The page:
These two very well-filled CD's contain all the known concertos for a solo keyboard by J.S. Bach. Most of these works were written during the 1730's and are presumed to be arrangements of previous concertos, many of which are now lost. The ones in E and A Minor (Triple Concerto) will immediately be recognized as the composer's violin concertos in those keys, and the sixth in F is an arrangement of the Fourth Brandenburg Concerto. The Fifth Brandenburg with flute, harpsichord and violin soloists dates from 1721 and is mostly regarded as the first concerto for a solo keyboard instrument ever composed. Bach wrote an exceptionally brilliant keyboard part and included a cadenza of immense proportions; he certainly had the genius to invent a genre in a most convincing manner.
These pieces have always been considered as some of Bach's most refreshing and highly inventive works in the genre, but in Angela Hewitt's hands, they not only sound more buoyant and lively, with the spirit of the dance never amiss in the fast movements, but the slow movements are in contrast pervaded by a docile and vocal aura that makes the lines sing. Hewitt's mammoth Bach project for Hyperion is admirable and self recommending and these latest issues only reaffirm the amazing ability of the soloist to really get into the spirit of these immortal compositions, and capture all their hidden beauties.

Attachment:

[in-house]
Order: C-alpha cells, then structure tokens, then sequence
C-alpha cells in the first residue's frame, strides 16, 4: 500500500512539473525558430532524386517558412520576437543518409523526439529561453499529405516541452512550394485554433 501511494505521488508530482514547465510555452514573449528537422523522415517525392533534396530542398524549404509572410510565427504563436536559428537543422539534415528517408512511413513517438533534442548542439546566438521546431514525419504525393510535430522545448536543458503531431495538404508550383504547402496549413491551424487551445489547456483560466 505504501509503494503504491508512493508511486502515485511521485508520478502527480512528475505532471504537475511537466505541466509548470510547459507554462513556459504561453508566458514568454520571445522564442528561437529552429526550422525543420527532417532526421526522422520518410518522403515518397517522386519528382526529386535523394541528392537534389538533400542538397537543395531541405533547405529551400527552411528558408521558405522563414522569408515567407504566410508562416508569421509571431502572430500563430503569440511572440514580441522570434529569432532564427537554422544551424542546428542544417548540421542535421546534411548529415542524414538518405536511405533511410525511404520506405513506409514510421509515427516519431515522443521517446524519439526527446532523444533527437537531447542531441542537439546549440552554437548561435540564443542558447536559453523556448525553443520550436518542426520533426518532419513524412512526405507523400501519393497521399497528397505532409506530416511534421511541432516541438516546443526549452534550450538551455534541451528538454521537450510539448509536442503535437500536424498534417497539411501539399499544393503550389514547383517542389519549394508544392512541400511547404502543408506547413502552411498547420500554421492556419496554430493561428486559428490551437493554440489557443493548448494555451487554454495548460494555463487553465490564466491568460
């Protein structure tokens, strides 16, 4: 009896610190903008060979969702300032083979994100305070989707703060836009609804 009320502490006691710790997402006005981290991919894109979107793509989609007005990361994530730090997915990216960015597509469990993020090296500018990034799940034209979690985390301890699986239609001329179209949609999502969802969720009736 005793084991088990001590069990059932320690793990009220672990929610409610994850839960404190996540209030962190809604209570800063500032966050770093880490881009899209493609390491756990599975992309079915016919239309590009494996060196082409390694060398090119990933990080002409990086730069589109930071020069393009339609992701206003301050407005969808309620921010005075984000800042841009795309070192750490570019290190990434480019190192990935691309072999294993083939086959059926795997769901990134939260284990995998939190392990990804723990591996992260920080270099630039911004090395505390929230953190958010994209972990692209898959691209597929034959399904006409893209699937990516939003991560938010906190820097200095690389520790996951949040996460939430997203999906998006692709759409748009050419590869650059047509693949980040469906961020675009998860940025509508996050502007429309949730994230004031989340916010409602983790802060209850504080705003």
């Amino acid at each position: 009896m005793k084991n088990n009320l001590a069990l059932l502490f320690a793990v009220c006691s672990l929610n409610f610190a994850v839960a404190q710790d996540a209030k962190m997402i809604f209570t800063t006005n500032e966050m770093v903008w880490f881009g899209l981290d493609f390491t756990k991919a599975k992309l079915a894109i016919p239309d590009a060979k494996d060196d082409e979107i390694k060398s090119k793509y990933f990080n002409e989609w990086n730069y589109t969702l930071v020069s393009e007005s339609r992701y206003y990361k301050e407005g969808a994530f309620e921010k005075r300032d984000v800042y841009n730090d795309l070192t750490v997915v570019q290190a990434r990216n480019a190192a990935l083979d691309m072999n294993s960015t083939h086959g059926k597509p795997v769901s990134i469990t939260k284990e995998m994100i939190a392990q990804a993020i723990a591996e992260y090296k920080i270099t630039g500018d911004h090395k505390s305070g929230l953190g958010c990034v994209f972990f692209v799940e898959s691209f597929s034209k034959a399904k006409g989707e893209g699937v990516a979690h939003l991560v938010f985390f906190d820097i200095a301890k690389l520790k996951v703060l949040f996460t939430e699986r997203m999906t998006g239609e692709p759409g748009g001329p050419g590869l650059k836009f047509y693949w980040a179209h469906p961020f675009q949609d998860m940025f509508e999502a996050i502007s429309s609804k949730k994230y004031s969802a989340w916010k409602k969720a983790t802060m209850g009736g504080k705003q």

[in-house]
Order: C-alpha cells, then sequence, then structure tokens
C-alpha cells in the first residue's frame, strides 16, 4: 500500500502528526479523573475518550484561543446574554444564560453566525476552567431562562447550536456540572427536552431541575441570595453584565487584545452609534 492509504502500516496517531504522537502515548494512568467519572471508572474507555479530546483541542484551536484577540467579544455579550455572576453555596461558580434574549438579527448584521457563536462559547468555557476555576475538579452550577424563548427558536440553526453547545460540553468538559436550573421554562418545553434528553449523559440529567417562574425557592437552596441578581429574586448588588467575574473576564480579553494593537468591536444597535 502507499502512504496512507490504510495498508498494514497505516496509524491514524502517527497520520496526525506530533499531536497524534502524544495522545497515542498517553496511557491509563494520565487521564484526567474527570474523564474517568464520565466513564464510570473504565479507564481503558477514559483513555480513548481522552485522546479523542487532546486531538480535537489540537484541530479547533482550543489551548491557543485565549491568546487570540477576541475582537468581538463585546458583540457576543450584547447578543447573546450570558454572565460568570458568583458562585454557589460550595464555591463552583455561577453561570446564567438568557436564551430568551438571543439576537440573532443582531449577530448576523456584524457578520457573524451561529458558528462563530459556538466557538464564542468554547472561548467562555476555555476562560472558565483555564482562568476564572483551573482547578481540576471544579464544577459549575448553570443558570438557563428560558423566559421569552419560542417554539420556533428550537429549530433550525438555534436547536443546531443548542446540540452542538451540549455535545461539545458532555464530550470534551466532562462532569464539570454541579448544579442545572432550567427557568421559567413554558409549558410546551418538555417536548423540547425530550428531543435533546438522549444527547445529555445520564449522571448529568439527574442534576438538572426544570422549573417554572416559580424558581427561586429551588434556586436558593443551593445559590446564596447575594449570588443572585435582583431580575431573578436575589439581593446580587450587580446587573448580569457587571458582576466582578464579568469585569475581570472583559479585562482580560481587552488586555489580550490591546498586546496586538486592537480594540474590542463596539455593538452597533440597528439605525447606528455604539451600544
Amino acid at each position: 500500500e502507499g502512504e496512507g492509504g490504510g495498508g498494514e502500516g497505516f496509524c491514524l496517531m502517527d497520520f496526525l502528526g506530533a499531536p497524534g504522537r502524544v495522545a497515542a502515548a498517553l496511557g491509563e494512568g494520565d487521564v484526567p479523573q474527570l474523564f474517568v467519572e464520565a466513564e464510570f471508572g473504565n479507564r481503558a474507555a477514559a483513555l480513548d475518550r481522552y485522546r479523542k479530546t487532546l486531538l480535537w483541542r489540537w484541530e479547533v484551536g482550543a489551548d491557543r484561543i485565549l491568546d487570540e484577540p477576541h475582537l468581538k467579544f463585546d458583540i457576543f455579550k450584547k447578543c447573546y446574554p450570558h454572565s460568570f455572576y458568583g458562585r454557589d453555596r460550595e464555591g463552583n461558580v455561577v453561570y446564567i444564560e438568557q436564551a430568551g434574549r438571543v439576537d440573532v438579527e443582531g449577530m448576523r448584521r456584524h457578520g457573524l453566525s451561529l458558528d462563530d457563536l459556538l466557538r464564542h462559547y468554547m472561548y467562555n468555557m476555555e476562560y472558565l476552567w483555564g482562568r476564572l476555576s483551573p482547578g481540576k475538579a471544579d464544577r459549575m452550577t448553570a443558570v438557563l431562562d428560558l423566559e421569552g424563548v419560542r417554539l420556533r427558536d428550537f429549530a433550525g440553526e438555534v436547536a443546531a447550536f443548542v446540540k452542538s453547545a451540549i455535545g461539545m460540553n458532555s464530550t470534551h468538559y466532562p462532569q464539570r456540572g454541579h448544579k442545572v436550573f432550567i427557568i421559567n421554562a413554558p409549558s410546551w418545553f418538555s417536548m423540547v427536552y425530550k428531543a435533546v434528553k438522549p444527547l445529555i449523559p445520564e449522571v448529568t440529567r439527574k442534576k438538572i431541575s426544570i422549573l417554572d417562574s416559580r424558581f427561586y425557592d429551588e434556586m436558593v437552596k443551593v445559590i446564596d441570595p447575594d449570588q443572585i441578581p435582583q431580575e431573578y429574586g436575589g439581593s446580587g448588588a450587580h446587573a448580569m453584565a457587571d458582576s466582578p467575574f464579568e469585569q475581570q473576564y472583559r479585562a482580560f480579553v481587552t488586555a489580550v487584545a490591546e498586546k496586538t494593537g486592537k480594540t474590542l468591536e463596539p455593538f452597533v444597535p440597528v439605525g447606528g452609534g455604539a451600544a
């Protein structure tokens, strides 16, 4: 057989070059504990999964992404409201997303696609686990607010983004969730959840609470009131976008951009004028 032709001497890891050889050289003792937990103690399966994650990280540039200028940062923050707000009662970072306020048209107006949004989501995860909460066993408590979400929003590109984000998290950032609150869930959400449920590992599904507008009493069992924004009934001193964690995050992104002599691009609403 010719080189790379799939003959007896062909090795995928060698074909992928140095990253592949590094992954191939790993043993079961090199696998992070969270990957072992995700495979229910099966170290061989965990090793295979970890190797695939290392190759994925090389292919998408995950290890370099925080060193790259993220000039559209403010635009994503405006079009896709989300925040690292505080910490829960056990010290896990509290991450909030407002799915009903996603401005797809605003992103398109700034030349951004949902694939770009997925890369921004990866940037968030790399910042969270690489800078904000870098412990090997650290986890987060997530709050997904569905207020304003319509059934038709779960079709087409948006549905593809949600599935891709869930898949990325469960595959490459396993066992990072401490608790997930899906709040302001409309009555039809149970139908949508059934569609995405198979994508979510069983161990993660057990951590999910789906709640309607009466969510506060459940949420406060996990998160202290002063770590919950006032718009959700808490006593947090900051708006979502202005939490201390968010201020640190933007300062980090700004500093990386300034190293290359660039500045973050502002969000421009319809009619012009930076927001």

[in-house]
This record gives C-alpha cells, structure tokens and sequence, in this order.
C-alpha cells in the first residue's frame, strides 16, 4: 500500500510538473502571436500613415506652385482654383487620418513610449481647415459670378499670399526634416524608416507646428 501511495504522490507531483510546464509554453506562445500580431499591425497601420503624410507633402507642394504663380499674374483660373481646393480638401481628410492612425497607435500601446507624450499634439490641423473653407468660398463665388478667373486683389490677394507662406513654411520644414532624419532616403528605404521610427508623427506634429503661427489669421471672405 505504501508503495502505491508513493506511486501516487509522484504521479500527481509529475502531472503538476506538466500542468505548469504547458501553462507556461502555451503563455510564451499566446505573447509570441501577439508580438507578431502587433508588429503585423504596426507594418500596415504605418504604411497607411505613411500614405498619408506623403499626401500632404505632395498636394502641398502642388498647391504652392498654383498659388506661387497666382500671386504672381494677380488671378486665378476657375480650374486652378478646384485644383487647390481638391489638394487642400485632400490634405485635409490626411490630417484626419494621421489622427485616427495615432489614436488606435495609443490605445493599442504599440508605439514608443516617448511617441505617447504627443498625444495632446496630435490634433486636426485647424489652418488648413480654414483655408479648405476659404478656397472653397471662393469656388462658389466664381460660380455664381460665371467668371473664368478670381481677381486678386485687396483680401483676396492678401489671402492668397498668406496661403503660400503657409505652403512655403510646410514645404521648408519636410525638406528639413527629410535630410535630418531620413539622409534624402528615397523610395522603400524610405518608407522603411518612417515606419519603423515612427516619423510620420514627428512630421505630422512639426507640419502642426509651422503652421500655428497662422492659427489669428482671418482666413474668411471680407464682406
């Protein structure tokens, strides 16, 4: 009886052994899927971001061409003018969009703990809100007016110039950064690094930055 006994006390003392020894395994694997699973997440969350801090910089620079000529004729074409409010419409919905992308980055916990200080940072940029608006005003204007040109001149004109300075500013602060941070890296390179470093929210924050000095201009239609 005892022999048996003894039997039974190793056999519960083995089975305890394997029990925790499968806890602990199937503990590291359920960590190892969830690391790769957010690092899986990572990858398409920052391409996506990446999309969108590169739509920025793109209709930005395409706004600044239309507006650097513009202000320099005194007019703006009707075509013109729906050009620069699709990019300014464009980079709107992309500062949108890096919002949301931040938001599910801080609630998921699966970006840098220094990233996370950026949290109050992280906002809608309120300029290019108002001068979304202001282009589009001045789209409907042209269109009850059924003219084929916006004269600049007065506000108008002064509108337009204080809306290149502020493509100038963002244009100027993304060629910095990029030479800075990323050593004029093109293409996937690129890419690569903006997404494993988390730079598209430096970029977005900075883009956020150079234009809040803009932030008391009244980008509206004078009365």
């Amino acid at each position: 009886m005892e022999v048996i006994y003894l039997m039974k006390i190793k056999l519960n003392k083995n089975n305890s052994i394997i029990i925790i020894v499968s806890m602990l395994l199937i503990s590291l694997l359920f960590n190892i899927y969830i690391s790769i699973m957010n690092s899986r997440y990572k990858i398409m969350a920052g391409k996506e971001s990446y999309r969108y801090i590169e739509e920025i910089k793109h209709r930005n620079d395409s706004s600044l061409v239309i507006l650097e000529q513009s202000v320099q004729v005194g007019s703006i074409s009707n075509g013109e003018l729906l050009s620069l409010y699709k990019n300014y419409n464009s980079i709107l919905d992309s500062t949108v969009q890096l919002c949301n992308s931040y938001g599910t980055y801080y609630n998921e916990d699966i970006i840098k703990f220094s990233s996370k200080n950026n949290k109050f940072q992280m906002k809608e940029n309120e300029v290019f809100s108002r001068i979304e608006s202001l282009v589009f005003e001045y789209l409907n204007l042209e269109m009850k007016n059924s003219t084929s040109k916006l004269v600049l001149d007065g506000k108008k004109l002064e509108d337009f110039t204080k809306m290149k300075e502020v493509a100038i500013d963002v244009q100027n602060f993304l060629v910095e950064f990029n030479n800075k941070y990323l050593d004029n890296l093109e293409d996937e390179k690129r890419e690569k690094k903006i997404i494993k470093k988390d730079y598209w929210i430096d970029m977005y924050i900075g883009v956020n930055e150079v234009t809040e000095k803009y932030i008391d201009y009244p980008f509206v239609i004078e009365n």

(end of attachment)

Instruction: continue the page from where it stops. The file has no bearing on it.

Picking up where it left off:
It was only after careful deliberation that Angela decided on the accompaniment of the Australian Chamber Orchestra, an ensemble with a natural quality and aptitude for such works. These discs are a testimony to their perfect collaboration, and with Richard Tognetti's fastidious direction very much to the fore (he also plays the flute), the end product is quintessentially rich and rewarding.
Copyright © 2005, Gerald Fenech